Mortal Danger is the cheerful story of Edith, a girl torturously bullied to the brink of suicide by her classmates. Her life is saved by a handsome boy with a Faustian deal granting her the power to get revenge, in exchange for a later, undisclosed, repayment. With taglines like, “Revenge is a dish best served cold!” and the focus of the summary on Edith’s quest for retribution, one could be forgiven for tackling this book with the expectation that they’re reading a modern Carrie-style revenge fantasy.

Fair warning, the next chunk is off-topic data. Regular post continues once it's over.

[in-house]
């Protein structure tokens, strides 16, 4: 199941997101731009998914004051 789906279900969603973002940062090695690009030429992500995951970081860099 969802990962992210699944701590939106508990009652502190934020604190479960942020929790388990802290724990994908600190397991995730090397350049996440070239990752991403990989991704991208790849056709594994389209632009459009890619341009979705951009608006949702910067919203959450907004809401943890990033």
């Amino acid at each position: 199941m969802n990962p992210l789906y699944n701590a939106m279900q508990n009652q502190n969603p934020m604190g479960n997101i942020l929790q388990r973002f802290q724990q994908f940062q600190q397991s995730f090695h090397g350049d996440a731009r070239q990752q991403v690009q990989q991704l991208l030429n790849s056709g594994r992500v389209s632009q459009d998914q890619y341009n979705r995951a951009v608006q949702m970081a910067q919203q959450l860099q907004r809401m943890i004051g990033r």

It seems base to complain about a book for being responsibly complex on the issue of bullying. I bet it’s rare that people are annoyed with an author for creating a detailed, thoughtful narrative which was more evolved than Bad-Guy-Go-Boom. Or characters who are too relateable, so that each one gives you a tinge of pain when they go. The problem is, when you empathise with all the bad guys, there’s no enjoyment in their ultimate demise, which robs the book of its promising draw.